If there really is [an ideal] town like this in America, I am happy about that. Really truly happy. But are your teenagers going to stay in that town forever? Don’t you want them to go to college? Or go out in the world and do stuff? And don’t you want them to be prepared for all of these real things that happen all the time in real life? Don’t you want them to know that they will make mistakes? Don’t you want them to learn how to make smarter mistakes?
Fiction can help. I write my books for one reason, whether they are for adults or teens. I write to make readers think. I write to widen perspective. I write to make readers ask questions and then answer the questions or start conversations. And I write sometimes to give voice to the throwaways, of which our society has many, but we usually hide them because we are still uncomfortable with what we see as our own mistakes. Make sure you say that in a whisper. Throwaways.
And so … this, right here, pretty much explains exactly WHY I like reading so much. Yes, it’s fun and entertaining and diverting, and all that, but ultimately, it TEACHES me things. It broadens my horizons and makes me look at ideas and people and life in general in new and interesting ways. Isn’t that what reading and art in general is SUPPOSED to do? How do you feel about this? Do you agree? Disagree? Discuss!
I agree completely, and here’s a big reason why–one of the things I’ve noticed with people who have frustrated the shit out of me over the past several months, possibly up through the last few years, is that there’s a huge lack of perspective. I realized that with a lot of people I consider to be selfish or lacking compassion, the root of the problem is perspective. They don’t understand or acknowledge that other people, other problems, and other options or values exist, and when you say, “Well, imagine if you were in this situation how it would make you feel or how you’d react,” they still don’t get it.
Reading a book might not completely fix that, but at least you’re potentially getting someone else’s view of the world, and that’s one of the things I love about reading, especially reading nonfiction in general. Most notably with memoir, you’ve got someone laying out their experiences. They’re telling you exactly what happened and how they reacted, and even for the writer it’s a journey of learning, growing, interpreting, and processing. What’s the best way to understand life? By hearing someone who’s lived it telling you in their own words about their own experiences in the best way they could organize it and make sense of it. When you consider the many different writers, backgrounds, experiences, and lifestyles and you don’t dismiss a book outright, you’re potentially opening yourself up to endless possibilities of learning and perspective. And when you toss in fiction, which can be just as powerful if not more so, you end up with a lifetime of new people, ideas, and worlds to explore.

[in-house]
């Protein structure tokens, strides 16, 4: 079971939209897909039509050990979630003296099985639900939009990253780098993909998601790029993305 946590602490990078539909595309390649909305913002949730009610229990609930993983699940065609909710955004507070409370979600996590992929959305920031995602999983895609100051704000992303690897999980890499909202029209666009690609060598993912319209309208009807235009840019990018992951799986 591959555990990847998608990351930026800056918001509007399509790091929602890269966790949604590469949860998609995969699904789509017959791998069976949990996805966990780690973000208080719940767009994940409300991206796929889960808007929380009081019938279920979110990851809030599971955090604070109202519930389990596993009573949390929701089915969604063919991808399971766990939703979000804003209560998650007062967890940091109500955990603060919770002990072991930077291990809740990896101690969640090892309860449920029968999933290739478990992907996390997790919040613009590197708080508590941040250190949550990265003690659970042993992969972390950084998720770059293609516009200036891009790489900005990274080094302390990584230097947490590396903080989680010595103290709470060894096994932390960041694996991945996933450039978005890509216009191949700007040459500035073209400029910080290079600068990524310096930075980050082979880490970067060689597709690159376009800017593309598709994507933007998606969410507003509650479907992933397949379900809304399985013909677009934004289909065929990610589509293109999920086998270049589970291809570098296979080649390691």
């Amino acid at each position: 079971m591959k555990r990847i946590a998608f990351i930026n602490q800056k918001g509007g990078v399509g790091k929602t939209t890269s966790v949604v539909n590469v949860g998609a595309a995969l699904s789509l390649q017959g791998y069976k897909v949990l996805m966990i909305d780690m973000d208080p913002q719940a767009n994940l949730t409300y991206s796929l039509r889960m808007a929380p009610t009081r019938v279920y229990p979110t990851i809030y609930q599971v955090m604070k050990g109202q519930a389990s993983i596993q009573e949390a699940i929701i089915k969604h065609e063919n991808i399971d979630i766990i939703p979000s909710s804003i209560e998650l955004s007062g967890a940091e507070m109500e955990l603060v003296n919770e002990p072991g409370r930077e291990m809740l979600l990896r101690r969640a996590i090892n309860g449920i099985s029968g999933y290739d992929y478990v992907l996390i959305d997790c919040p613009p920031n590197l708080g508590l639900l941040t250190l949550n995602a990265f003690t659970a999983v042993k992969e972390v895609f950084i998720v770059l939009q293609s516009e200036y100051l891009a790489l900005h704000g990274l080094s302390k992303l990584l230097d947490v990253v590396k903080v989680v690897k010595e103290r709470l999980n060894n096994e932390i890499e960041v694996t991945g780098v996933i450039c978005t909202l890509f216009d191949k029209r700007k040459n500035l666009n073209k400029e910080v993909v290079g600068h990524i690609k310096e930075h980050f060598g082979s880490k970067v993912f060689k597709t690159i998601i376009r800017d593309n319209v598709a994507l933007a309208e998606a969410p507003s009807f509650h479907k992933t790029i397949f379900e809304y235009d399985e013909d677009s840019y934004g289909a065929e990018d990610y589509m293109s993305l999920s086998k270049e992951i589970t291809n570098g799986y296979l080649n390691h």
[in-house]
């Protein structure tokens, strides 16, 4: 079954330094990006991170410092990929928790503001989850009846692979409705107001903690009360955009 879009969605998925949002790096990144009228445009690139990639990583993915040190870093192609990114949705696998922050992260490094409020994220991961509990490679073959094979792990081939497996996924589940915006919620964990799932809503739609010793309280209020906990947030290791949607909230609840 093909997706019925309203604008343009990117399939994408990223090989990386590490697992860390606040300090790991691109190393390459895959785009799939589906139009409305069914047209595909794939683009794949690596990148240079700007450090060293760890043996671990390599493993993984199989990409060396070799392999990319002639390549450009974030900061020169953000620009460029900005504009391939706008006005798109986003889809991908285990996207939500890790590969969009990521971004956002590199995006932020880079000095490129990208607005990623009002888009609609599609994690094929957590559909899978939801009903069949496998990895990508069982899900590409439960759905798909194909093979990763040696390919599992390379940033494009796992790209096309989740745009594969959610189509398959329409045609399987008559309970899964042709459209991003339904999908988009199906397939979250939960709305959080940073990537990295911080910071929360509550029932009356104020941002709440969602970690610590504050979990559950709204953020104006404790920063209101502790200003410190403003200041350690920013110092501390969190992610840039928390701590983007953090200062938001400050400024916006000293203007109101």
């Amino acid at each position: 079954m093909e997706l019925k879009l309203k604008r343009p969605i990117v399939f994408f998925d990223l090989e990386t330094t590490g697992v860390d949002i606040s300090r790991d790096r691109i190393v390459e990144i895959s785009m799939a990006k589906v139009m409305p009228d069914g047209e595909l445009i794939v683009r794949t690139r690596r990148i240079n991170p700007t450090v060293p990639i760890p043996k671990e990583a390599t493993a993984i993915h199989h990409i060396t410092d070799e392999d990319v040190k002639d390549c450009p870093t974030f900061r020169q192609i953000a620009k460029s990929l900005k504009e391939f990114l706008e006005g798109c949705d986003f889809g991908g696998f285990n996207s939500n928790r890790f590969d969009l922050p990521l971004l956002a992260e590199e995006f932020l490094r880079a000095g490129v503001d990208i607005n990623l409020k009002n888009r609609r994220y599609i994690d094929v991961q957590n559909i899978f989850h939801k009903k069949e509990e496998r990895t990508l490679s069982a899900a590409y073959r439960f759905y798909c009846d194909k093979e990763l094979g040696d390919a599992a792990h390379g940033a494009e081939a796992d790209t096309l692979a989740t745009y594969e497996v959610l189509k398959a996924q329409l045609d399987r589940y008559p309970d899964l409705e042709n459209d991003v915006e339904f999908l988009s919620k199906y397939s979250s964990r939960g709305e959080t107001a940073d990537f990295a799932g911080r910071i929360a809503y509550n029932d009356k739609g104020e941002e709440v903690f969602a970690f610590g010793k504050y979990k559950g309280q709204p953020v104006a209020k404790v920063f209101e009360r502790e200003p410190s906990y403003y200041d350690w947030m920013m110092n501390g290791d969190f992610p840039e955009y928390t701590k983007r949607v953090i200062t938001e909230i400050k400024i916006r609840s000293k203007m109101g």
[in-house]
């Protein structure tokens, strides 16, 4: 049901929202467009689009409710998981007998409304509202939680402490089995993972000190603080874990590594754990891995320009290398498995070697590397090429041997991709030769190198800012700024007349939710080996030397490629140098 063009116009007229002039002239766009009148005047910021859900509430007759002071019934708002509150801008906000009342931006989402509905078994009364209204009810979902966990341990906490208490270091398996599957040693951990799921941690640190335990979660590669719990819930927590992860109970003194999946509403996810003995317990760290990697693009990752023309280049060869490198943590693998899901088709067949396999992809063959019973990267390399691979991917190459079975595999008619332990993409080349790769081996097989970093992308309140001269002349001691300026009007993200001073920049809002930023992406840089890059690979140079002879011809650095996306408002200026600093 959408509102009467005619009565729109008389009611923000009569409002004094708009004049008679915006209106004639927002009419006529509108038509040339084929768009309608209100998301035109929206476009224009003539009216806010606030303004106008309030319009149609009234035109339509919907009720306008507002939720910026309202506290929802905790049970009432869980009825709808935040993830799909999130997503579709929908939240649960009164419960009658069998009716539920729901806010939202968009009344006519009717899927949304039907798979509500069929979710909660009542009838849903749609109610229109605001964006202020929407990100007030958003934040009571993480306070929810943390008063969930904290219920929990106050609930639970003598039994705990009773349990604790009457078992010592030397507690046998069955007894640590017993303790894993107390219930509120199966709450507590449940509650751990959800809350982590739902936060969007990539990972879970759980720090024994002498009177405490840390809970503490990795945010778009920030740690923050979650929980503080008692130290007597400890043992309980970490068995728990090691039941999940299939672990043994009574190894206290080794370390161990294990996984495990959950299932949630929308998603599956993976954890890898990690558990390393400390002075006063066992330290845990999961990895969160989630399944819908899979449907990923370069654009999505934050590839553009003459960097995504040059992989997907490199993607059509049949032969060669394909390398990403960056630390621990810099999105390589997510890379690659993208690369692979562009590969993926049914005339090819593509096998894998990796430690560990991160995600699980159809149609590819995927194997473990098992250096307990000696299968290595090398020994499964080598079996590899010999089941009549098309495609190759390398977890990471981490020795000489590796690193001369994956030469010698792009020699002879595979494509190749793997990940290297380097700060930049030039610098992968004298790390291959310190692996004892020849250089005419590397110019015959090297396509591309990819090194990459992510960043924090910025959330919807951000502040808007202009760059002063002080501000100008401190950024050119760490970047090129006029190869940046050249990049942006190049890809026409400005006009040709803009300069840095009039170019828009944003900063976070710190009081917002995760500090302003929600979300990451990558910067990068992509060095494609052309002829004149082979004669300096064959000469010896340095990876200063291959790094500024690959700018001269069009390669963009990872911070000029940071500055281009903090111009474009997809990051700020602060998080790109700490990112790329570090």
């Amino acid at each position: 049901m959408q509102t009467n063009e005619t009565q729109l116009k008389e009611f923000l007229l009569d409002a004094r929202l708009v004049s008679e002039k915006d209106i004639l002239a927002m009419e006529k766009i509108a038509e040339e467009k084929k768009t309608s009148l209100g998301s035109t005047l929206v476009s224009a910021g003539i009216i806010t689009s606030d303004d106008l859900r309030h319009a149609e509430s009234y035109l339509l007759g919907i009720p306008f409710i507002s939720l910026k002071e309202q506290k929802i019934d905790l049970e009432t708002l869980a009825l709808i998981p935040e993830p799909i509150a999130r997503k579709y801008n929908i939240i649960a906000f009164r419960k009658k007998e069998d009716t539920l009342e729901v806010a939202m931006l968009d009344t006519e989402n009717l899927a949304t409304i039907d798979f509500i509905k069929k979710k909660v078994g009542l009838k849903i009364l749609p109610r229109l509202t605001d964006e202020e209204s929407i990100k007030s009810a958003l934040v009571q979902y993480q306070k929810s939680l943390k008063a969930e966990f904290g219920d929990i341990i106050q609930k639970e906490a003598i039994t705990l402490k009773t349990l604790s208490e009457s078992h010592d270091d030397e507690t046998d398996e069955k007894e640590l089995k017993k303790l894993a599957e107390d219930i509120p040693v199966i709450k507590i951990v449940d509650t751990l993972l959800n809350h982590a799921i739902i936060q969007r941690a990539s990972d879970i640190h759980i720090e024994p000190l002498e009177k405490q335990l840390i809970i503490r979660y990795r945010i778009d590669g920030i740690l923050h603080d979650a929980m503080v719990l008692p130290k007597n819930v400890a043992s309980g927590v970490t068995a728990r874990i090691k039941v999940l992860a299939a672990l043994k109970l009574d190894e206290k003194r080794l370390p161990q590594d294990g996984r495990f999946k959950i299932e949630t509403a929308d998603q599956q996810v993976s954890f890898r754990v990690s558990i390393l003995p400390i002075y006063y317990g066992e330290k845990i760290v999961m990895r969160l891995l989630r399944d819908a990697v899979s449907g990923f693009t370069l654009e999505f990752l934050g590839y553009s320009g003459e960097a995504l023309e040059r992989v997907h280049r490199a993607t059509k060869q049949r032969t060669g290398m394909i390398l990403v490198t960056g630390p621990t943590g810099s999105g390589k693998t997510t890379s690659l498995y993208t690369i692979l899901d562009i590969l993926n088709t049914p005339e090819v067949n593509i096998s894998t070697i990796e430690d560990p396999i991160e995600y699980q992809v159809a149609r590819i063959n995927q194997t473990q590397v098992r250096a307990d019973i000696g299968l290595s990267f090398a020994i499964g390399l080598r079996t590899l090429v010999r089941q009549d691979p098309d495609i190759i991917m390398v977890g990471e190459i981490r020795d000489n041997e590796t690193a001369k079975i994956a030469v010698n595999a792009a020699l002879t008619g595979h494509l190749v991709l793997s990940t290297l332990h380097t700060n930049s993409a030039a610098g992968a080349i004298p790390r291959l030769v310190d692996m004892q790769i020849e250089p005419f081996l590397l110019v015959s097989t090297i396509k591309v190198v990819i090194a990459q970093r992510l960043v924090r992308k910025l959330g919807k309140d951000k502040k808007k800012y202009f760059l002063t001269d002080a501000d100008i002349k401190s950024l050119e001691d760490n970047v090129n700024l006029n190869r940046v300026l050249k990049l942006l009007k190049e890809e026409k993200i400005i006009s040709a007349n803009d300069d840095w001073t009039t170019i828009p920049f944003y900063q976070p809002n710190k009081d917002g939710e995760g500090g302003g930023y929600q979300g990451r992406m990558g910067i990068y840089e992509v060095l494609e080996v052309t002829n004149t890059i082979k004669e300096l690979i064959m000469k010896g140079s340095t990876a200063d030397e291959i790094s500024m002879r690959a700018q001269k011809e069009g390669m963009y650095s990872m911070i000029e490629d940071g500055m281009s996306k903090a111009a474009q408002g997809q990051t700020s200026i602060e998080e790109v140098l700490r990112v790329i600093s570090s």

As a writer and speaking specifically of an essay I’ve been hammering away at off and on for technically like two years about collapsing friendships, the goal is both to tell the story I want to tell but understand it, too, because life is messy, and hope that readers can take something away from it they can then apply to their lives, whether it be learning from my mistakes or learning from others’. No one–and this applies to non-writers, too–will learn anything from life and the world if we all keep quiet about what we’ve learned on our own, for better or worse.
This really does tie into censorship beautifully, because this sums up a big reason why–maybe that I didn’t even realize–I’m so against it. Look, crazy overprotective helicopter parents, your kid is not going to be tainted by the content in a book. Reading about someone having sex or doing drugs isn’t going to turn them into a promiscuous addict any more than reading Harry Potter or Lord of the Rings will turn you into a wizard or hobbit, respectively. In fact, reading about a struggle–real or not–can teach how to avoid it or how to handle it if you can’t avoid it. Sure, maybe people will be introduced to healthier ways of approaching subject matter books get banned for–for example, maybe a book will encourage healthy attitudes about sexual relationships–but that’s only bad because it doesn’t match up with someone’s ideals.
And like I said, the more you tell someone they shouldn’t consume some art form because it’s somehow bad, the more they’ll be interested.